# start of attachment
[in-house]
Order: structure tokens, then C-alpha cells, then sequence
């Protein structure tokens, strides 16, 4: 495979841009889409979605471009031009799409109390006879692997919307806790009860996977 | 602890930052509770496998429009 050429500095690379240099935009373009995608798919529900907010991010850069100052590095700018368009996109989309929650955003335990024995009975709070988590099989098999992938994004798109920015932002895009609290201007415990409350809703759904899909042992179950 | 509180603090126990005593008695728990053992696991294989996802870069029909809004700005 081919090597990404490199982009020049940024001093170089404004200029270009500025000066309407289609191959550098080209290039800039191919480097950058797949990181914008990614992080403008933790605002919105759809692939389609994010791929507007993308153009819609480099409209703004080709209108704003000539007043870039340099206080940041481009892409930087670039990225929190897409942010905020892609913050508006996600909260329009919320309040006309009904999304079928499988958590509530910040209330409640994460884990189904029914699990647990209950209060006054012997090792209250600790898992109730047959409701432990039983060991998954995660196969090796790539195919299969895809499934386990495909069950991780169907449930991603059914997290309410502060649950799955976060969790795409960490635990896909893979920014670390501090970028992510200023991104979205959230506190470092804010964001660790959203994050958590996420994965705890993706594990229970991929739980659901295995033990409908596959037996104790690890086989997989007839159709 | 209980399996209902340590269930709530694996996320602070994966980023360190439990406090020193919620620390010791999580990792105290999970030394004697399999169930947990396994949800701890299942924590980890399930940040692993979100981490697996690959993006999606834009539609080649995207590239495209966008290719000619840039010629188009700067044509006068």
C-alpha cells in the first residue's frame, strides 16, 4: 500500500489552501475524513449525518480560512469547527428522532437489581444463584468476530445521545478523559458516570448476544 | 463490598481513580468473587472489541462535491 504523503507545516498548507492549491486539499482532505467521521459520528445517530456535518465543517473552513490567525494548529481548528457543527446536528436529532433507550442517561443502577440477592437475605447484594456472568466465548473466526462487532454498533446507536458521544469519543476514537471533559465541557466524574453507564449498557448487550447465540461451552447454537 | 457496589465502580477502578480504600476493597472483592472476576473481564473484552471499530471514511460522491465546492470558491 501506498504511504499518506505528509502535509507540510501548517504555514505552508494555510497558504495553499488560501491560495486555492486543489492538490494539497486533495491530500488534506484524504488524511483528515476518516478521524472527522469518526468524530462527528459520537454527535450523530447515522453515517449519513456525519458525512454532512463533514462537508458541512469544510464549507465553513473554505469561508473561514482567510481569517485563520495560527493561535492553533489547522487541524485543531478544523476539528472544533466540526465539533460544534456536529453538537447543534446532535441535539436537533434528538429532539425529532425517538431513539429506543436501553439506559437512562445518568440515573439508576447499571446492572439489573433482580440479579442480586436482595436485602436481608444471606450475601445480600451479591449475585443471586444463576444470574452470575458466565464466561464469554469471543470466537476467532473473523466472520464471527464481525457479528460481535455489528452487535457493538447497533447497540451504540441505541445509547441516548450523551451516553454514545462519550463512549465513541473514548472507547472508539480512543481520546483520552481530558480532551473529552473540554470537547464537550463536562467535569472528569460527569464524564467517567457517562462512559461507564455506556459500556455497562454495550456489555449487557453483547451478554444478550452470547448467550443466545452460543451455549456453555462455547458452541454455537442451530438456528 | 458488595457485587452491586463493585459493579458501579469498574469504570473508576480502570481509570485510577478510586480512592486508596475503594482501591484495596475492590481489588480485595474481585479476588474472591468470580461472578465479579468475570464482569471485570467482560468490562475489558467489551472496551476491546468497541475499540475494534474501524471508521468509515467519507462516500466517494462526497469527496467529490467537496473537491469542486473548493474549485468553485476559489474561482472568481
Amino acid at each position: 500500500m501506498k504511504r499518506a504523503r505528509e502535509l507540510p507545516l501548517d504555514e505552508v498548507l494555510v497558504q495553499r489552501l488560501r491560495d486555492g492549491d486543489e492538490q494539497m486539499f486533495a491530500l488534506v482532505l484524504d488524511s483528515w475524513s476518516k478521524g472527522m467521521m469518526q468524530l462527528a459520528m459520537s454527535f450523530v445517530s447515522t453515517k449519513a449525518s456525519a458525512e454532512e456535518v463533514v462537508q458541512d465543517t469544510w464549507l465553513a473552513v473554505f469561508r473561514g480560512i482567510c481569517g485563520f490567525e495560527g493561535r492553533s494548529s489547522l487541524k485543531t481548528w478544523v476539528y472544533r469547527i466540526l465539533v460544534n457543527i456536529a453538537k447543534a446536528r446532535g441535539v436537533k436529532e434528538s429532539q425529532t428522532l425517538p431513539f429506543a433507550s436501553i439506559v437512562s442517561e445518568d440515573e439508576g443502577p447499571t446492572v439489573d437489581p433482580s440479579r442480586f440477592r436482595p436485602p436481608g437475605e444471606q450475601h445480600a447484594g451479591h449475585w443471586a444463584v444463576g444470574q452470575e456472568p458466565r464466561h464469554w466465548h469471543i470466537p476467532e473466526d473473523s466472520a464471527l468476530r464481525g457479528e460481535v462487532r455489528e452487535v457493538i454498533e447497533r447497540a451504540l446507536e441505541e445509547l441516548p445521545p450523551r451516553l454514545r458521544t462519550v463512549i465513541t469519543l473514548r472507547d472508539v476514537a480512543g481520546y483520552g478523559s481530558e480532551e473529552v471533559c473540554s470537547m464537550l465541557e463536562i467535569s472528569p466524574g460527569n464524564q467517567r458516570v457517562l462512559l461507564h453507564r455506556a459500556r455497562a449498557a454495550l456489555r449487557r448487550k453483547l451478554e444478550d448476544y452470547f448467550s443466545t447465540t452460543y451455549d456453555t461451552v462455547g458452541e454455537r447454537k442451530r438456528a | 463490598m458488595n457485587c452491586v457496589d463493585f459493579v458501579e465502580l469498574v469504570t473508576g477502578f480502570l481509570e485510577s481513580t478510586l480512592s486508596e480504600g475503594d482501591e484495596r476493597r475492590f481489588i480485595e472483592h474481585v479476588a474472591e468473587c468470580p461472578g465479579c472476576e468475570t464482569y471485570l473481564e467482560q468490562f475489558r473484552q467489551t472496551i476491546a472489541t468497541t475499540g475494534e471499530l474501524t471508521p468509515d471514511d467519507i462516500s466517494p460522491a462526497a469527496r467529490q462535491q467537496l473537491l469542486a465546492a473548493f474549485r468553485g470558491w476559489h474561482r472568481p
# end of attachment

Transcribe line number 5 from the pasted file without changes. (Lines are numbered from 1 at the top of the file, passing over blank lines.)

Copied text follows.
Amino acid at each position: 500500500m501506498k504511504r499518506a504523503r505528509e502535509l507540510p507545516l501548517d504555514e505552508v498548507l494555510v497558504q495553499r489552501l488560501r491560495d486555492g492549491d486543489e492538490q494539497m486539499f486533495a491530500l488534506v482532505l484524504d488524511s483528515w475524513s476518516k478521524g472527522m467521521m469518526q468524530l462527528a459520528m459520537s454527535f450523530v445517530s447515522t453515517k449519513a449525518s456525519a458525512e454532512e456535518v463533514v462537508q458541512d465543517t469544510w464549507l465553513a473552513v473554505f469561508r473561514g480560512i482567510c481569517g485563520f490567525e495560527g493561535r492553533s494548529s489547522l487541524k485543531t481548528w478544523v476539528y472544533r469547527i466540526l465539533v460544534n457543527i456536529a453538537k447543534a446536528r446532535g441535539v436537533k436529532e434528538s429532539q425529532t428522532l425517538p431513539f429506543a433507550s436501553i439506559v437512562s442517561e445518568d440515573e439508576g443502577p447499571t446492572v439489573d437489581p433482580s440479579r442480586f440477592r436482595p436485602p436481608g437475605e444471606q450475601h445480600a447484594g451479591h449475585w443471586a444463584v444463576g444470574q452470575e456472568p458466565r464466561h464469554w466465548h469471543i470466537p476467532e473466526d473473523s466472520a464471527l468476530r464481525g457479528e460481535v462487532r455489528e452487535v457493538i454498533e447497533r447497540a451504540l446507536e441505541e445509547l441516548p445521545p450523551r451516553l454514545r458521544t462519550v463512549i465513541t469519543l473514548r472507547d472508539v476514537a480512543g481520546y483520552g478523559s481530558e480532551e473529552v471533559c473540554s470537547m464537550l465541557e463536562i467535569s472528569p466524574g460527569n464524564q467517567r458516570v457517562l462512559l461507564h453507564r455506556a459500556r455497562a449498557a454495550l456489555r449487557r448487550k453483547l451478554e444478550d448476544y452470547f448467550s443466545t447465540t452460543y451455549d456453555t461451552v462455547g458452541e454455537r447454537k442451530r438456528a | 463490598m458488595n457485587c452491586v457496589d463493585f459493579v458501579e465502580l469498574v469504570t473508576g477502578f480502570l481509570e485510577s481513580t478510586l480512592s486508596e480504600g475503594d482501591e484495596r476493597r475492590f481489588i480485595e472483592h474481585v479476588a474472591e468473587c468470580p461472578g465479579c472476576e468475570t464482569y471485570l473481564e467482560q468490562f475489558r473484552q467489551t472496551i476491546a472489541t468497541t475499540g475494534e471499530l474501524t471508521p468509515d471514511d467519507i462516500s466517494p460522491a462526497a469527496r467529490q462535491q467537496l473537491l469542486a465546492a473548493f474549485r468553485g470558491w476559489h474561482r472568481p